Lay dying

A few of the old broken tombstones at the Trinity Episcopal Cathedral located in downtown Pittsburgh. I decided to keep them simple with a straightforward black and white conversion.

Nothing fancy today.

© David Guidas

© David Guidas

© David Guidas

© David Guidas

© David Guidas

© David Guidas

© David Guidas

© David Guidas

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2 thoughts on “Lay dying

    • It is, or was, an actual burial ground and I think there is some type of historical renovation going on. The stones are just flat slabs so I doubt if they were ever standing. According to the website:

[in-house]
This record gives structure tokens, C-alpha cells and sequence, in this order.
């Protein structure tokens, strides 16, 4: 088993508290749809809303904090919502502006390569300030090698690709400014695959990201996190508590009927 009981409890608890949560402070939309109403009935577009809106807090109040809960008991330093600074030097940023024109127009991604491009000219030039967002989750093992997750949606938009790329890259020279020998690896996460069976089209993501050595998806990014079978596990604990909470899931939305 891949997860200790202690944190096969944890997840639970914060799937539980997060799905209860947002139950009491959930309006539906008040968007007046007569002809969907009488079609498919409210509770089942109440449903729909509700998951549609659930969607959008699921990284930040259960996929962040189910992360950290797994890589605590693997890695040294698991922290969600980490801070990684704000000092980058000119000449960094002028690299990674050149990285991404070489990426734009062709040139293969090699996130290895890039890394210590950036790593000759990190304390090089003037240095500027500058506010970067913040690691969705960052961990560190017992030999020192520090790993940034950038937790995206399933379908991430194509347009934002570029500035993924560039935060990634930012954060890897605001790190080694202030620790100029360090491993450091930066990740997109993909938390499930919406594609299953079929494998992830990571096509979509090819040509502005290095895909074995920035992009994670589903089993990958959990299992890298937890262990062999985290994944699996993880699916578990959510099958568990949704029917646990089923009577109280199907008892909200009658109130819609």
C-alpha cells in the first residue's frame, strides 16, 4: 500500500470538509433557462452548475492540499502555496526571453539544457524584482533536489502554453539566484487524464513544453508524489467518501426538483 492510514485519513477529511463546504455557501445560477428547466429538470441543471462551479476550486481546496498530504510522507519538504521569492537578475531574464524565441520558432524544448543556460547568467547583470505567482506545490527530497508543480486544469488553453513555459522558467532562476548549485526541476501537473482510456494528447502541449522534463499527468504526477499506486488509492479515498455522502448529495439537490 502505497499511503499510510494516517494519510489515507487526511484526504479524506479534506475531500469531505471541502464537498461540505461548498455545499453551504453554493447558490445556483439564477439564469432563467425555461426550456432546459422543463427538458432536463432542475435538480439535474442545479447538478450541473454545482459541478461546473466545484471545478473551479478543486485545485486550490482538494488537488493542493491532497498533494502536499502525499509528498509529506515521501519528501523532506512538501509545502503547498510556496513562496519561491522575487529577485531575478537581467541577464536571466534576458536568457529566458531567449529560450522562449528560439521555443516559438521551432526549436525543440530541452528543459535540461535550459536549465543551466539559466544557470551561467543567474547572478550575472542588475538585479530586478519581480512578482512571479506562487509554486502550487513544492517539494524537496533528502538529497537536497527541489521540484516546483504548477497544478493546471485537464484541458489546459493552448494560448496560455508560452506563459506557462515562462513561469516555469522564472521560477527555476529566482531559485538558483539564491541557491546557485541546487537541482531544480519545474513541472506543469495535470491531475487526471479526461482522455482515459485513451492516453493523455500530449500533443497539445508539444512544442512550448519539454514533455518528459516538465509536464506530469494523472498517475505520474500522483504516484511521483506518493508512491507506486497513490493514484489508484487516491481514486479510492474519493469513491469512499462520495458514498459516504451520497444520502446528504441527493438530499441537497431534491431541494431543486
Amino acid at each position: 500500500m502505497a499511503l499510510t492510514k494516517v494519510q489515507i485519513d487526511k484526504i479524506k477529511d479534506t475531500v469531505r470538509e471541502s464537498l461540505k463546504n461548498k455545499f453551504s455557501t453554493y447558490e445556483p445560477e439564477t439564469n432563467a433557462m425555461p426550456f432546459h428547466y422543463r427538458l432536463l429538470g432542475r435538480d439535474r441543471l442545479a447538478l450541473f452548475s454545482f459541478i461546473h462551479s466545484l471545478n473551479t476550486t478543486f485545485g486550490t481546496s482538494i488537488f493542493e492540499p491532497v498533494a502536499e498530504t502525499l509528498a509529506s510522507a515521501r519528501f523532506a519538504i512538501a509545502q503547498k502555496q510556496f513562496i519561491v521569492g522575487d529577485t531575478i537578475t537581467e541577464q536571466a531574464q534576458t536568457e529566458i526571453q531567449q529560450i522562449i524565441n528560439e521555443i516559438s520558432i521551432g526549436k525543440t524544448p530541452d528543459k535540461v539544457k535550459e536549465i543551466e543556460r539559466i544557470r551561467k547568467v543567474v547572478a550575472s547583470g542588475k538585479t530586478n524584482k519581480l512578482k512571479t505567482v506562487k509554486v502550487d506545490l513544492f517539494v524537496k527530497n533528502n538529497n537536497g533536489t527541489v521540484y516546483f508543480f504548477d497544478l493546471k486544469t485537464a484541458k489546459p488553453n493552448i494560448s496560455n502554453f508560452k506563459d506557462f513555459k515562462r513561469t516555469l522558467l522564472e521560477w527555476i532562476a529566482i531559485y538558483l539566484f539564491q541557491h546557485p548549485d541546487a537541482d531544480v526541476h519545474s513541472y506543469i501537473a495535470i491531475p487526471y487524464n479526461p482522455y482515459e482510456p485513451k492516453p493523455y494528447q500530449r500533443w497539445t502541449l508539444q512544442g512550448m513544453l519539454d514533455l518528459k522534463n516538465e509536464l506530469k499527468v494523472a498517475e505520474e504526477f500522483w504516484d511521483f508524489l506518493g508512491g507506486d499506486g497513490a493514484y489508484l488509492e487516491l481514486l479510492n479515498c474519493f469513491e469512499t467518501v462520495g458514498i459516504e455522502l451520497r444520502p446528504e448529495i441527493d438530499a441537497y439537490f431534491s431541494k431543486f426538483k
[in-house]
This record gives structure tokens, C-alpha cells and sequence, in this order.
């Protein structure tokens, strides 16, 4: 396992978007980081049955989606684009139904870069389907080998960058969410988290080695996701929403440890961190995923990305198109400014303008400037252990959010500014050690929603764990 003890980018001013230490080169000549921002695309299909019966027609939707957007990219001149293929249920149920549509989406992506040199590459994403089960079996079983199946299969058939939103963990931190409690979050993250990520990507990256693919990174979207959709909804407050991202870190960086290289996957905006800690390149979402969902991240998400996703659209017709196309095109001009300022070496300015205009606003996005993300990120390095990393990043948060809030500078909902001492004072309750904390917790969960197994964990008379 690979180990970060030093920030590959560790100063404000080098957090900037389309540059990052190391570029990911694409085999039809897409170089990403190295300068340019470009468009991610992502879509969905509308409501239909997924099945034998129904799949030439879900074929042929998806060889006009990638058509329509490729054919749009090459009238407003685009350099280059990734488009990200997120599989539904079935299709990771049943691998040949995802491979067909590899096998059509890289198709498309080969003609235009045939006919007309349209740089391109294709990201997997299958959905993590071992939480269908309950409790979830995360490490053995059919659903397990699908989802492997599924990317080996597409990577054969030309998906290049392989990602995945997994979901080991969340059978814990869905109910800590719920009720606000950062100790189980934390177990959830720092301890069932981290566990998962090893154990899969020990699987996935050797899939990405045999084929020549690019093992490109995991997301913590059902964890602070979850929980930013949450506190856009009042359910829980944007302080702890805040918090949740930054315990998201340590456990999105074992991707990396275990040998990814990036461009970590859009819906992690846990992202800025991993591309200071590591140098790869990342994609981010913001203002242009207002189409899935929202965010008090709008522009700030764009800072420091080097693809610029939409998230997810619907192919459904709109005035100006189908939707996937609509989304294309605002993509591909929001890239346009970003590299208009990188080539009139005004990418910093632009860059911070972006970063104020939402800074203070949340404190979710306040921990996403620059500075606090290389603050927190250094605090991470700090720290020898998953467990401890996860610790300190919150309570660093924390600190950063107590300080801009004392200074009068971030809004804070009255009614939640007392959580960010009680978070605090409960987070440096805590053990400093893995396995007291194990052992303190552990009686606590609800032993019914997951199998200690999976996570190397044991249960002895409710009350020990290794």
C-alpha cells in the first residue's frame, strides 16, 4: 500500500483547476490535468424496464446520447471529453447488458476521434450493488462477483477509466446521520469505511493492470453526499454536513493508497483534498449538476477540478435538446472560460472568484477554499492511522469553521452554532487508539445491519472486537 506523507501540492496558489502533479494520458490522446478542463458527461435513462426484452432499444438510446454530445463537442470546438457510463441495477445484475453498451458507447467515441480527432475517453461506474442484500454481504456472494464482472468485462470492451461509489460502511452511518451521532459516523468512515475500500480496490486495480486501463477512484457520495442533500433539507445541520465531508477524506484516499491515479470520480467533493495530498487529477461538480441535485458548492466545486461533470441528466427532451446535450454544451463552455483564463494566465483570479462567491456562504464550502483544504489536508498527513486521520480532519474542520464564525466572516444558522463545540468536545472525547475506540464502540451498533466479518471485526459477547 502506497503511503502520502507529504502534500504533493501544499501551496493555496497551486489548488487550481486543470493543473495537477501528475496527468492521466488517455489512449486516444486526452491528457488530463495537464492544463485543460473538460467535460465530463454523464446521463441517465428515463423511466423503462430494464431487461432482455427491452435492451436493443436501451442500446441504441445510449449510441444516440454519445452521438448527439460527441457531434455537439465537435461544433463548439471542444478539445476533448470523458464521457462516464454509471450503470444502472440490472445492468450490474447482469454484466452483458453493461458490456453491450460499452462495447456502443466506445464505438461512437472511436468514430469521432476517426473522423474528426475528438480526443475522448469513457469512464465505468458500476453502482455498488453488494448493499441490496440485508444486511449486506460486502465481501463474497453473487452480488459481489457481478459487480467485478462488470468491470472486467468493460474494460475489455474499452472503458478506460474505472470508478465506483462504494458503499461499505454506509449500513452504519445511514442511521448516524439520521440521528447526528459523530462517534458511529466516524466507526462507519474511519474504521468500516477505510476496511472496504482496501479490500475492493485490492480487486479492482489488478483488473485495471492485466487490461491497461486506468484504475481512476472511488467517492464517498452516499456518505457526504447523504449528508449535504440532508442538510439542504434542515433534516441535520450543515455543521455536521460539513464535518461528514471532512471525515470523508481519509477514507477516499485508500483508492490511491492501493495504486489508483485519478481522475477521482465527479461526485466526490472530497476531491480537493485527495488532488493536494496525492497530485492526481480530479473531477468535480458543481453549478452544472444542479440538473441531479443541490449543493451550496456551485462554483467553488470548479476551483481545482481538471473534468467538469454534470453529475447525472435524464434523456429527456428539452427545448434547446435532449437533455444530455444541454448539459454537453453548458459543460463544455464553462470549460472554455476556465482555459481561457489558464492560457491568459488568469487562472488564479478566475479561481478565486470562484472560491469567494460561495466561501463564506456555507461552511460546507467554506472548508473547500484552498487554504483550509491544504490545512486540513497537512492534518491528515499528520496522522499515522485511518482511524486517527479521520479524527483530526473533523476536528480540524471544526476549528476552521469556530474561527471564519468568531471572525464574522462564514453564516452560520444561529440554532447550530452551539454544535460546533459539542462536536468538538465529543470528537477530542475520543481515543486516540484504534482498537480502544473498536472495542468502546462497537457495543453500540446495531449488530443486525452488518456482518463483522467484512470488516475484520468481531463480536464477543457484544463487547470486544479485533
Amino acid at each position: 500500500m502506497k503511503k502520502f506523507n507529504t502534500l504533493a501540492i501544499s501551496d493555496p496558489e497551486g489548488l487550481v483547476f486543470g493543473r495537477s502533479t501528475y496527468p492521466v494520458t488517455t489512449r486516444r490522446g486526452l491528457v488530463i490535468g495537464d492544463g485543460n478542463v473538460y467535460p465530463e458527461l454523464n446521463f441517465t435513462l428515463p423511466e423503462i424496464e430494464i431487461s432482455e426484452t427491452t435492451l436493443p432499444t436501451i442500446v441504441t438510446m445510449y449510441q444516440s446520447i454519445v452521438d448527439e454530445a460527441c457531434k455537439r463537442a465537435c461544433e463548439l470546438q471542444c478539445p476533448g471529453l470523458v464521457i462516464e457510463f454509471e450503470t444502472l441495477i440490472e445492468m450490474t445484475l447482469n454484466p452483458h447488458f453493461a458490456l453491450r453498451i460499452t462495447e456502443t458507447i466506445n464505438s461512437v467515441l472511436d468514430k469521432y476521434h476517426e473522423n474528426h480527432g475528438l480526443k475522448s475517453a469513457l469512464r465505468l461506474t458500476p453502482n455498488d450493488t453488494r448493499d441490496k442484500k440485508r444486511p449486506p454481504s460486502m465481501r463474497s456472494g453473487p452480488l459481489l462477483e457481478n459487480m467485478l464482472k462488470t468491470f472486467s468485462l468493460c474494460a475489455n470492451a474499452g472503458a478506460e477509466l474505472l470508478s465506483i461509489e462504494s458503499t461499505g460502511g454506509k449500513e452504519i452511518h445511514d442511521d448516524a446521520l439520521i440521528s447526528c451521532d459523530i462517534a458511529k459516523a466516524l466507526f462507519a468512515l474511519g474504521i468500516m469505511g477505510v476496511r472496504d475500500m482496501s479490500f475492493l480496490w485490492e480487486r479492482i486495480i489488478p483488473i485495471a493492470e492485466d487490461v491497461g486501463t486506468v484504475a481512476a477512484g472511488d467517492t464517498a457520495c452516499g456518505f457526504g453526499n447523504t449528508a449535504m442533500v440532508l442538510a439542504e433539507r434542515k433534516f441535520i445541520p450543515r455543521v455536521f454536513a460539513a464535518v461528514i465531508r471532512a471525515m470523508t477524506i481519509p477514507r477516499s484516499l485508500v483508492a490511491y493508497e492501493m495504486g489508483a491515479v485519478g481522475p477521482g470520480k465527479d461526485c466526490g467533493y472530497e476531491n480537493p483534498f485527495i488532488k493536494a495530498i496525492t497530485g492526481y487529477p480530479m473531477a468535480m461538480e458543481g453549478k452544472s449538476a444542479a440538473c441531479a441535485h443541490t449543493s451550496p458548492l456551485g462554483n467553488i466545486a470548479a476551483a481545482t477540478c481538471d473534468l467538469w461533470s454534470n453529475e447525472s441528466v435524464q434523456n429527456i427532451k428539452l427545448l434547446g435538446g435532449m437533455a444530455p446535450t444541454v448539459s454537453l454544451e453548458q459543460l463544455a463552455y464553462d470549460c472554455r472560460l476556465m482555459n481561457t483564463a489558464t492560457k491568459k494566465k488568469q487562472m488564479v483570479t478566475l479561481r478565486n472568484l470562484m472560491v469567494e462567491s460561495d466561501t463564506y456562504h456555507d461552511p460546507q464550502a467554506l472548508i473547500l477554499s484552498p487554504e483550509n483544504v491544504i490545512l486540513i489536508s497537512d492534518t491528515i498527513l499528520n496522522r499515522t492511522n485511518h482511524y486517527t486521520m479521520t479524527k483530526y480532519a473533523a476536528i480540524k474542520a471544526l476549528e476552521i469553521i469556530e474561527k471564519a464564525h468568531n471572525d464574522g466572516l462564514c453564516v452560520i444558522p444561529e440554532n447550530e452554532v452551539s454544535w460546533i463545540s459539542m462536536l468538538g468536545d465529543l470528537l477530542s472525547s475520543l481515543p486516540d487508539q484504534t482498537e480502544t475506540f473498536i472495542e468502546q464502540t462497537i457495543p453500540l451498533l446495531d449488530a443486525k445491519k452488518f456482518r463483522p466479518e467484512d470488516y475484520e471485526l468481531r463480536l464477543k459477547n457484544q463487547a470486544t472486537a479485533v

October 1787 — Land given by heirs of William Penn. Recorded in Westmoreland County, the ground was originally used by Native Americans, the French at Fort Duquesne, and British at Fort Pitt, as a burial ground. Three lots were included in deeds to the Episcopal and Presbyterian churches, including a burying ground (1.5 lots given to each group). There were originally 4,000 graves, and over 2,000 have been identified. Although the deed does not name Trinity, the trustees chosen to receive the land were the ones who were active in the creation of Trinity. John Ormsby, one of the trustees, had been recorded as a lay reader at Fort Pitt as early as 1762.

      and

      2006 — Burial Ground renovations will begin in the summer of 2006 with surveying and finalization of design plans, with the hope of beginning stone removal, demolition, and regrading by October.

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